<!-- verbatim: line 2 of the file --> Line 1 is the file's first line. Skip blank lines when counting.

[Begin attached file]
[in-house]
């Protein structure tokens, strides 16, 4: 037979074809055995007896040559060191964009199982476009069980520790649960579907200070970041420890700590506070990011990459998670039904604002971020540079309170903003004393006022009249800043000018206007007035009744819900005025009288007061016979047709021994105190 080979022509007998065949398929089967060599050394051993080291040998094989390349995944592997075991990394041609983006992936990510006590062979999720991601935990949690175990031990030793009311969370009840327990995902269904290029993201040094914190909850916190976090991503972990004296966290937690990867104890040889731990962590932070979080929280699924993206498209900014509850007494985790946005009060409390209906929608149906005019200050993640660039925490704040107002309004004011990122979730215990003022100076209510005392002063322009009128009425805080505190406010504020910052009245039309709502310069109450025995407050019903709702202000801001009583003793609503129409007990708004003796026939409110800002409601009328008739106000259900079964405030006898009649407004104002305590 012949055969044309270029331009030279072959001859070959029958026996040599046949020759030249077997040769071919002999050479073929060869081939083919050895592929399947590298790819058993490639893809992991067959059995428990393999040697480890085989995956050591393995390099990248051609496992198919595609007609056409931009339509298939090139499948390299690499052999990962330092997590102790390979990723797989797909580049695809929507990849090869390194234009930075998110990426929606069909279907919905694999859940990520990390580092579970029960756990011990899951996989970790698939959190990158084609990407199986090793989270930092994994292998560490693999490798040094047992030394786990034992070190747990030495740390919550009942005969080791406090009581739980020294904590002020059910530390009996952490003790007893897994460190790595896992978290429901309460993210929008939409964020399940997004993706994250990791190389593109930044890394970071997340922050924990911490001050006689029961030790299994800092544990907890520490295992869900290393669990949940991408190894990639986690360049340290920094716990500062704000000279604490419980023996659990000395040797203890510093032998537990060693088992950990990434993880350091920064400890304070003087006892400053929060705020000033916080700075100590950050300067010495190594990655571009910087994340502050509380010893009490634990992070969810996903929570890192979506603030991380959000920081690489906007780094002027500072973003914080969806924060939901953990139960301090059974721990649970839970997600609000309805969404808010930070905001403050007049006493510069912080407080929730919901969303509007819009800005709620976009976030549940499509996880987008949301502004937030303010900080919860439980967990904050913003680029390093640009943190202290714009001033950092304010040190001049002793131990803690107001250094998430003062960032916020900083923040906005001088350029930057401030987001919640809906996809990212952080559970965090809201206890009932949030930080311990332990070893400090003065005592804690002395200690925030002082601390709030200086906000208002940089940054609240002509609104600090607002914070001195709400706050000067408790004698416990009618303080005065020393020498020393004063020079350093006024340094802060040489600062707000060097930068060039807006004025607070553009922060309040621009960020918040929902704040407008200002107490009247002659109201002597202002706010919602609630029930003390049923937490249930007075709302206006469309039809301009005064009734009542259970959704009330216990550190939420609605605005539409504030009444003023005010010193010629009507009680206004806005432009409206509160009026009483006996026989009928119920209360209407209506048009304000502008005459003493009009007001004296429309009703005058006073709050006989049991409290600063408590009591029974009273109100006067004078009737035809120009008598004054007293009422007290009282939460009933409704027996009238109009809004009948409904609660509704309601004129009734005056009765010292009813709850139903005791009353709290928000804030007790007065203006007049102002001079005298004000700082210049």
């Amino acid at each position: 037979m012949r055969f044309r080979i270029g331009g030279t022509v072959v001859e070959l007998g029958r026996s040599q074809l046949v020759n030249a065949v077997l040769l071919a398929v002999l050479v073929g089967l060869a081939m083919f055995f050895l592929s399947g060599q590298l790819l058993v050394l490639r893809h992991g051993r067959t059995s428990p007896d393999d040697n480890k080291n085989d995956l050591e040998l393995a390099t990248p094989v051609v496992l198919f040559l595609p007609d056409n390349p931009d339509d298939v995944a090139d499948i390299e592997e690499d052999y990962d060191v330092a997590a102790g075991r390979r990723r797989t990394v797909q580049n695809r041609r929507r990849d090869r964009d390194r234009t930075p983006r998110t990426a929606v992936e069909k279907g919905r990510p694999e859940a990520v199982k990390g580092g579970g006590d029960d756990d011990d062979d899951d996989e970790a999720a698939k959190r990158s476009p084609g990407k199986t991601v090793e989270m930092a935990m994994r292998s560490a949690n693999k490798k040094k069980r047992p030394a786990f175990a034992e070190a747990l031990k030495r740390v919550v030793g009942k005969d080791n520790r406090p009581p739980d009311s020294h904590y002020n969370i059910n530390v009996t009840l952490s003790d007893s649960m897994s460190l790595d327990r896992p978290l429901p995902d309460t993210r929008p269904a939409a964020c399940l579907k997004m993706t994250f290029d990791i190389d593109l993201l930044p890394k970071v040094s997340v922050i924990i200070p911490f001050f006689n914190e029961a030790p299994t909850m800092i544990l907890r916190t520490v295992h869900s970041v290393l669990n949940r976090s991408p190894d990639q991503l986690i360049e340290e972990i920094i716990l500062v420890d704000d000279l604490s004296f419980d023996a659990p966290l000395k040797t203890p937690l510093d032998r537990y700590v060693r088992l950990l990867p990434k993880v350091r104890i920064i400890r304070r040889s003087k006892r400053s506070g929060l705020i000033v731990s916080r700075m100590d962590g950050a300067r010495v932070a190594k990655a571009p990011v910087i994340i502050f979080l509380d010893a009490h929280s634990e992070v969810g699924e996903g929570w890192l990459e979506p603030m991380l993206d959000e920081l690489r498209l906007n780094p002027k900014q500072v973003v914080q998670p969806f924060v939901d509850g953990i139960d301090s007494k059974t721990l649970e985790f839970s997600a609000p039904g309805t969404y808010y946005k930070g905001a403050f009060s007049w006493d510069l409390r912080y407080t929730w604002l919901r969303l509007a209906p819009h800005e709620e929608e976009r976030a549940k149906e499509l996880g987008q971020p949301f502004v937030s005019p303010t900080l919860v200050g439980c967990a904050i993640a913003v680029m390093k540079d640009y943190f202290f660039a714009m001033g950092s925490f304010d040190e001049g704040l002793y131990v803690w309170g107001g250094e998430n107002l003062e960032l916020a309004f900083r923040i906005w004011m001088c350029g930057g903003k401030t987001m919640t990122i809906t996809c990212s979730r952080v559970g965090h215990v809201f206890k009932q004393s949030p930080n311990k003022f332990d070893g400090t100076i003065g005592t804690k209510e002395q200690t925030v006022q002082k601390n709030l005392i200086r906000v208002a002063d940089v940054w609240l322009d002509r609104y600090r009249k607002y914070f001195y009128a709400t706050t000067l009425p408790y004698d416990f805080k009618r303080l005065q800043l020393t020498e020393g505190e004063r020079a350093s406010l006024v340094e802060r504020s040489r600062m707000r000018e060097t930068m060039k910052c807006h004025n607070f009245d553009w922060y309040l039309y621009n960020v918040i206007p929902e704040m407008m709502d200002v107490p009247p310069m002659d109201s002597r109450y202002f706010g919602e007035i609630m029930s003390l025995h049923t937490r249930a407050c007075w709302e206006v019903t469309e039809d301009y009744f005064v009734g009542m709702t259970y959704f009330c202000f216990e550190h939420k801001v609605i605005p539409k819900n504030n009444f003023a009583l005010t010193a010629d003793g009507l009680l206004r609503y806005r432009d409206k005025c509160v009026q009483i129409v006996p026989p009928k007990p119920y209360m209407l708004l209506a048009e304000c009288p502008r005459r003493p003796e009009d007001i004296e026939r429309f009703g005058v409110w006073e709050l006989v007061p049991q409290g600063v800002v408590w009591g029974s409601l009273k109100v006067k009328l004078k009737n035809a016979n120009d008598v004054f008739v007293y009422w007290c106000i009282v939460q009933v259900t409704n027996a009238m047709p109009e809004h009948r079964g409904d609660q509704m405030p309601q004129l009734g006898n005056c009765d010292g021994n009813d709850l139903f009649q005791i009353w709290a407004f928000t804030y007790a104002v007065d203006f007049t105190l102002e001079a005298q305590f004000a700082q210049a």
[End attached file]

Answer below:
């Protein structure tokens, strides 16, 4: 037979074809055995007896040559060191964009199982476009069980520790649960579907200070970041420890700590506070990011990459998670039904604002971020540079309170903003004393006022009249800043000018206007007035009744819900005025009288007061016979047709021994105190 080979022509007998065949398929089967060599050394051993080291040998094989390349995944592997075991990394041609983006992936990510006590062979999720991601935990949690175990031990030793009311969370009840327990995902269904290029993201040094914190909850916190976090991503972990004296966290937690990867104890040889731990962590932070979080929280699924993206498209900014509850007494985790946005009060409390209906929608149906005019200050993640660039925490704040107002309004004011990122979730215990003022100076209510005392002063322009009128009425805080505190406010504020910052009245039309709502310069109450025995407050019903709702202000801001009583003793609503129409007990708004003796026939409110800002409601009328008739106000259900079964405030006898009649407004104002305590 012949055969044309270029331009030279072959001859070959029958026996040599046949020759030249077997040769071919002999050479073929060869081939083919050895592929399947590298790819058993490639893809992991067959059995428990393999040697480890085989995956050591393995390099990248051609496992198919595609007609056409931009339509298939090139499948390299690499052999990962330092997590102790390979990723797989797909580049695809929507990849090869390194234009930075998110990426929606069909279907919905694999859940990520990390580092579970029960756990011990899951996989970790698939959190990158084609990407199986090793989270930092994994292998560490693999490798040094047992030394786990034992070190747990030495740390919550009942005969080791406090009581739980020294904590002020059910530390009996952490003790007893897994460190790595896992978290429901309460993210929008939409964020399940997004993706994250990791190389593109930044890394970071997340922050924990911490001050006689029961030790299994800092544990907890520490295992869900290393669990949940991408190894990639986690360049340290920094716990500062704000000279604490419980023996659990000395040797203890510093032998537990060693088992950990990434993880350091920064400890304070003087006892400053929060705020000033916080700075100590950050300067010495190594990655571009910087994340502050509380010893009490634990992070969810996903929570890192979506603030991380959000920081690489906007780094002027500072973003914080969806924060939901953990139960301090059974721990649970839970997600609000309805969404808010930070905001403050007049006493510069912080407080929730919901969303509007819009800005709620976009976030549940499509996880987008949301502004937030303010900080919860439980967990904050913003680029390093640009943190202290714009001033950092304010040190001049002793131990803690107001250094998430003062960032916020900083923040906005001088350029930057401030987001919640809906996809990212952080559970965090809201206890009932949030930080311990332990070893400090003065005592804690002395200690925030002082601390709030200086906000208002940089940054609240002509609104600090607002914070001195709400706050000067408790004698416990009618303080005065020393020498020393004063020079350093006024340094802060040489600062707000060097930068060039807006004025607070553009922060309040621009960020918040929902704040407008200002107490009247002659109201002597202002706010919602609630029930003390049923937490249930007075709302206006469309039809301009005064009734009542259970959704009330216990550190939420609605605005539409504030009444003023005010010193010629009507009680206004806005432009409206509160009026009483006996026989009928119920209360209407209506048009304000502008005459003493009009007001004296429309009703005058006073709050006989049991409290600063408590009591029974009273109100006067004078009737035809120009008598004054007293009422007290009282939460009933409704027996009238109009809004009948409904609660509704309601004129009734005056009765010292009813709850139903005791009353709290928000804030007790007065203006007049102002001079005298004000700082210049």